“It helps if everyone is aligned,” Dr Goodier said. “When everyone is on board with a shared vision for precinct expansion – i.e. improved health outcomes for the population, more jobs, and economic benefits etc. – you can really drive forward. When they’re not, you hit obstacles.”

The UK later learned its lesson from the IBM planning rejection. In the terms of former Prime Ministers Blair and Brown, the development of the Cambridge ecosystem was on the PM’s list of ‘top ten science projects’.

Dr. Goodier recommends similar levels of support from the State and Federal Australian governments.

“The role of government, at all levels, in planning and supporting health precincts is critical. It’s not just about throwing money at it, but playing a key supporting role,” he said.

#4 – Promote entrepreneurialism

A focus on entrepreneurial excellence is key to bridging the gap between academia and industry – a gap that tends to be large in some Australian sectors.

“Australian researchers are great at publishing but not so good at commercialising their ideas. Sometimes it makes more commercial sense to delay a publication,” Dr. Goodier said.

“There are also great scientists in Australia, but a shortage of CEOs that can scale a small start-up.

“It’s important to get a handle on this issue. Billions of government funding is already being channelled into health and research, so the focus should now be on getting a return on that funding. Entrepreneurial spirit is what is missing here.”

To foster entrepreneurialism, the organisational culture needs to be right; and post-graduate STEM students should be encouraged to attend courses on entrepreneurialism. Israel should also be looked to for best practice, Dr Goodier argued.

“It is widely accepted that the best example of a country that excels in the commercialisation of new scientific ideas is Israel. There, you will find scientists who are prepared to bet their own mortgage on commercialising a breakthrough they have discovered. This is kind of attitude we need to cultivate in Australia,” he said.

#5 – The devil is in the planning details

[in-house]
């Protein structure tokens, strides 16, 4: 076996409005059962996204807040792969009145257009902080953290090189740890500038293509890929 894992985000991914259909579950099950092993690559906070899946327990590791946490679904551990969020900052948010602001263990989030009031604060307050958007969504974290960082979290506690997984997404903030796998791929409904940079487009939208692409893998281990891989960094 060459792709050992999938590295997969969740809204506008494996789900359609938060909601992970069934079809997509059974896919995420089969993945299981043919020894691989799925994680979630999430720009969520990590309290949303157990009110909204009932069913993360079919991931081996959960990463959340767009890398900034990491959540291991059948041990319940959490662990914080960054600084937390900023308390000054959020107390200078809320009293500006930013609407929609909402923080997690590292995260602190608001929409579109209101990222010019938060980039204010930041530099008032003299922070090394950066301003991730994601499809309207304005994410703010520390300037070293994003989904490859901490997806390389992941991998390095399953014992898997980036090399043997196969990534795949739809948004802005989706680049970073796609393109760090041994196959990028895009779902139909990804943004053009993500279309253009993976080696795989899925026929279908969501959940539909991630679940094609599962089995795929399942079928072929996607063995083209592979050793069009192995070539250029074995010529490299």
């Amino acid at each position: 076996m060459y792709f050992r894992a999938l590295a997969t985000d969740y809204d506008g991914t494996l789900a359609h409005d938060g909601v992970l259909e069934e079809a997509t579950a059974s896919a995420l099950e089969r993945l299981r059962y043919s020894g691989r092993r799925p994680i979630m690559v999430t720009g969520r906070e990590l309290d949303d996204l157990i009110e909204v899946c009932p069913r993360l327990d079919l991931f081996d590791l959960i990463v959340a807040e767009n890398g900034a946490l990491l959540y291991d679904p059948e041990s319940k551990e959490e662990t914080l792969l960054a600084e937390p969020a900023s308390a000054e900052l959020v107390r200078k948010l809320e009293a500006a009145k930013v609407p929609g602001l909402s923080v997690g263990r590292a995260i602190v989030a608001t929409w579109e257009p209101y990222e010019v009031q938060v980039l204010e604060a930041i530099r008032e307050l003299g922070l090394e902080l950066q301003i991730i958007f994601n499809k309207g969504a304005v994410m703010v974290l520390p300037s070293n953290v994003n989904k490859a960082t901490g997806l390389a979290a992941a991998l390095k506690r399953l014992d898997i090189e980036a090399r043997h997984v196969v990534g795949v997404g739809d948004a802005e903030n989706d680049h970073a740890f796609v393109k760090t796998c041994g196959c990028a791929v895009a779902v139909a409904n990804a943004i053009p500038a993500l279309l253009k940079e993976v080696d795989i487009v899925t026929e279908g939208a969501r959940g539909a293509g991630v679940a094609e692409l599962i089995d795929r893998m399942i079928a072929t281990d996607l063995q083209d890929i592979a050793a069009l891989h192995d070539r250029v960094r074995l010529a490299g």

Dr Goodier believes the physical layout of a precinct can often make or break its success, and says the scope for getting it wrong is significant.

“The kind of talent we would be looking to attract to a precinct often has the luxury of living and working anywhere in the world, so a great deal of effort is required to make precincts physically appealing” he said.

“A lot of thought – over many years – will need to go into eating and conferences spaces, housing, and transport, for example. At Cambridge, there were at least ten years of planning before I arrived, and another three years after that before planning permission was granted.”

Transport warrants a particular focus, he says, with accessibility one of the most valued features of the Cambridge ecosystem.

“Ideally, you want all centres within the precinct to be within a 25 minute walking distance of one other – along with strong connections to major transport networks.

“At Cambridge we took this one step further and developed a completely new mode of transport – a guided bus that rides on railway lines in the country side, and on wheels throughout the town. On top of that we ensured the new campus had easy access to the M11 and Stansted airport.”

#6 – More money is required for medical research

Australia lags behind many of its global peers when it comes to funding for medical research. It is also behind in the number and scope of incentives to tempt private sector investment.

For Dr Goodier, funding and incentives are a ‘win win’, with a recent report finding that every dollar invested in medical research generates A$2.13 in health benefits to the community.

“Any IP benefit would be on top of that,” he said. “Australia governments need to invest significantly more in medical research, but the Federal government also needs to promote and incentivise private sector investment in medical research. Current investment by both governments and private sector does not do justice to the talent in this country.”

Hear more expert advice from Dr Gareth Goodier at this year’s National Health & Innovation Precincts Summit. The event will be held 22-23 November at the Royal Randwick Racecourse. Learn more and register your place now.